I recited different spells, based on the incantations contained in the Utukki Limnuti. They keep evil spirits away. Evidently the idea is to call them by name, or to pronounce the name of the category of spirits, ordering them to keep their distance. I used a text like a paranoid sing-song that senses the presence of an enemy concealed amidst people. The central part of the lament starts with a question asked of the Gods: “Who am I, if I no longer have my city, my house, my chair?” This is the start of a call-and-response chant, with the priest, the Kalutu, who says “Lord, the people weep”, and a very noisy chorus repeats the phrase. The chorus always repeats only the first phrase of the priest, in a pattern of A-A, B-A, C-A. Alessandra deduced this scheme by comparing texts. The lamentation finishes in a chorus for the memory of Nineveh, with the grieving women who act out the spirit of the city that dies, weeping.

In what language are these tracks recorded?
The spells are in the Akkadian language, the people’s language, which I mixed with the sounds of animals. But the solemn moment of the lamentation is in Sumerian, the sacred language according to the tradition, like liturgical Latin. In this phase the animals are excluded. It is the choral chant aimed at the Gods and led by the Kalutu, dressed in red. In Nineveh there was no Vatican Council, the liturgy could not depart from the great formal precision of the most ancient rites. Experimenting with other modes would only have been desecration, it would have been paradoxical. The success of an invocation depends on the care with which the ceremony is conducted. This resistance to change is fundamental, in this field there is no progress.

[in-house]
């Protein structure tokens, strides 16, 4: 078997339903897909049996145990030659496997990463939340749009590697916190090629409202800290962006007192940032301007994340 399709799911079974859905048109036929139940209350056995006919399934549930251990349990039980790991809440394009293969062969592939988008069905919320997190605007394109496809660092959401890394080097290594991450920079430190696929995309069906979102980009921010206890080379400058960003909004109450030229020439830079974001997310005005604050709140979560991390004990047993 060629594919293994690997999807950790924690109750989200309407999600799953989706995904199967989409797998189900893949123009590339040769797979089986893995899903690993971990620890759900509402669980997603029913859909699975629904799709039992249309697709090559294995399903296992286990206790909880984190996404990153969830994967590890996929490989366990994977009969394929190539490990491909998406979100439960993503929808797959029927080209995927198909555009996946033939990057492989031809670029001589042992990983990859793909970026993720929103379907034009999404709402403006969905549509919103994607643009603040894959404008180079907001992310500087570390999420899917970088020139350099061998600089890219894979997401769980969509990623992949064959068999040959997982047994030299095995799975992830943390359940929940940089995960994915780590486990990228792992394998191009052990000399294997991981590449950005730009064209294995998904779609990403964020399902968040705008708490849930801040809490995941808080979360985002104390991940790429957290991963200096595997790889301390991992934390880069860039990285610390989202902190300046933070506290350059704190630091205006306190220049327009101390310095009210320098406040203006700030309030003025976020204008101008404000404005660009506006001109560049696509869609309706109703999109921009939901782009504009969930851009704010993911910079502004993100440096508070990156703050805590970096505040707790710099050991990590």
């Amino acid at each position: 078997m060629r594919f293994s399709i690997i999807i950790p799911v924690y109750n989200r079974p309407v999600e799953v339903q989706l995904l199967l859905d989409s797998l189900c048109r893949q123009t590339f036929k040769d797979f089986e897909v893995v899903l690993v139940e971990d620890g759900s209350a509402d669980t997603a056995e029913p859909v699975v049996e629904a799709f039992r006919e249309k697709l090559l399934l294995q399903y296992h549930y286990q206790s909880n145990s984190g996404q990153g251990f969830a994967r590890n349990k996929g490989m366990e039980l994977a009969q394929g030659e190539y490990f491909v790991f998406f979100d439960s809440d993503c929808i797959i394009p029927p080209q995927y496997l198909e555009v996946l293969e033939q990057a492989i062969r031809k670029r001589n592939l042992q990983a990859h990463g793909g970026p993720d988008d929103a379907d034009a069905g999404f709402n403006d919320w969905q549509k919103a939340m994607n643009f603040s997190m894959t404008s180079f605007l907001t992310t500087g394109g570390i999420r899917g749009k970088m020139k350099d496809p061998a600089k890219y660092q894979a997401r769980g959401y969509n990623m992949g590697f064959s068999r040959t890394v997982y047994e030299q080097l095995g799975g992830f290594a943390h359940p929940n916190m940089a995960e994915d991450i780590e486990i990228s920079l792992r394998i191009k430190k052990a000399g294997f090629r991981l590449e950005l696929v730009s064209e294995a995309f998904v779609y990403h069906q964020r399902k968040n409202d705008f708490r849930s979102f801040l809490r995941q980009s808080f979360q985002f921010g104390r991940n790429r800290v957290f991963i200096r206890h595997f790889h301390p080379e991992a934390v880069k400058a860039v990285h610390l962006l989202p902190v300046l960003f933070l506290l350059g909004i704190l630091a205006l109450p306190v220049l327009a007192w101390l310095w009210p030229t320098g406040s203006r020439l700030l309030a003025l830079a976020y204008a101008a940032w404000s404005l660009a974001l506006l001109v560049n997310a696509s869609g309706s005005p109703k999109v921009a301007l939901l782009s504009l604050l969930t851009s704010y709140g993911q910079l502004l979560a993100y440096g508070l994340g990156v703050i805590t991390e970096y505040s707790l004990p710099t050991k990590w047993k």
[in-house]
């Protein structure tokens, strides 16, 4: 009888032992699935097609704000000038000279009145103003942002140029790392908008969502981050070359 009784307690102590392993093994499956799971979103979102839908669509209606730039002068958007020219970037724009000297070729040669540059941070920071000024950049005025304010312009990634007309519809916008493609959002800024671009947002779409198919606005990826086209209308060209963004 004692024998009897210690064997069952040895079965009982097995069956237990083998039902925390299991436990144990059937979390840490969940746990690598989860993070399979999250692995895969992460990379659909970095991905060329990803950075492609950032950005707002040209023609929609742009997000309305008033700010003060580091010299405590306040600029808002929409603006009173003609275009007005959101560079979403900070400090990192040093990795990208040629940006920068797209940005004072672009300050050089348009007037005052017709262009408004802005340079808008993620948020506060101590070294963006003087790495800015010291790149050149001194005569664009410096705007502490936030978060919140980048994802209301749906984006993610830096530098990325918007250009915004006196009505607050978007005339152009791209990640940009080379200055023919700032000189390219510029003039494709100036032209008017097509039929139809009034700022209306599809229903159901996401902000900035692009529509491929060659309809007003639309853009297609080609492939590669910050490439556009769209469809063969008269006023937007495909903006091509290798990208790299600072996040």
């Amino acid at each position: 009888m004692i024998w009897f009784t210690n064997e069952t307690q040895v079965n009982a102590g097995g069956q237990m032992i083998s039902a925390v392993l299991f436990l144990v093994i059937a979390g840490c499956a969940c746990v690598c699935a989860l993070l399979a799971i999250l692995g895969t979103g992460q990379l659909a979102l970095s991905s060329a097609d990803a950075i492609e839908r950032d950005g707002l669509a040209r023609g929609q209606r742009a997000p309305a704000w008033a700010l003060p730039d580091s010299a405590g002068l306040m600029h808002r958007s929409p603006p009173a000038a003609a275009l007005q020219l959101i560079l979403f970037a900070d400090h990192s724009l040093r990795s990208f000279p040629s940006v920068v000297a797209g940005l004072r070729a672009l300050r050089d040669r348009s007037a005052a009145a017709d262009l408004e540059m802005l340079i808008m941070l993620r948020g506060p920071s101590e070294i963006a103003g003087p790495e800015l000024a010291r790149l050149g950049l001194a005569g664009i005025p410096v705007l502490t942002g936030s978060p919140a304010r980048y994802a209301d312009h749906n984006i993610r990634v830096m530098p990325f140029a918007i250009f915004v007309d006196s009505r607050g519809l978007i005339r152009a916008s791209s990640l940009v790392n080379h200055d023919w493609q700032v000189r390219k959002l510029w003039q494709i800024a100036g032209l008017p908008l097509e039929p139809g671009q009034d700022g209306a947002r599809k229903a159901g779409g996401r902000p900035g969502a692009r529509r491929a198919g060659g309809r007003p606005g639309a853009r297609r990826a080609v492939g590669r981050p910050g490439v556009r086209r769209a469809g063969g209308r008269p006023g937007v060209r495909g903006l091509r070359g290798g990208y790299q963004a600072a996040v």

In relation to Šuillakku, in what sense can we talk about “supposition”?
Šuillakku is a supposition, a conjecture. Even the pronunciation of the words is based on convention, deduced from Hebrew and ancient Arabic.

So can we call it a “hypothesis”?
I prefer conjecture. It can’t be tested.

In relation to Šuillakku, can we talk about “error”, or a “margin of error”?
When there are not enough data to test things, the data required to disprove them are also lacking.

How many tracks did you produce?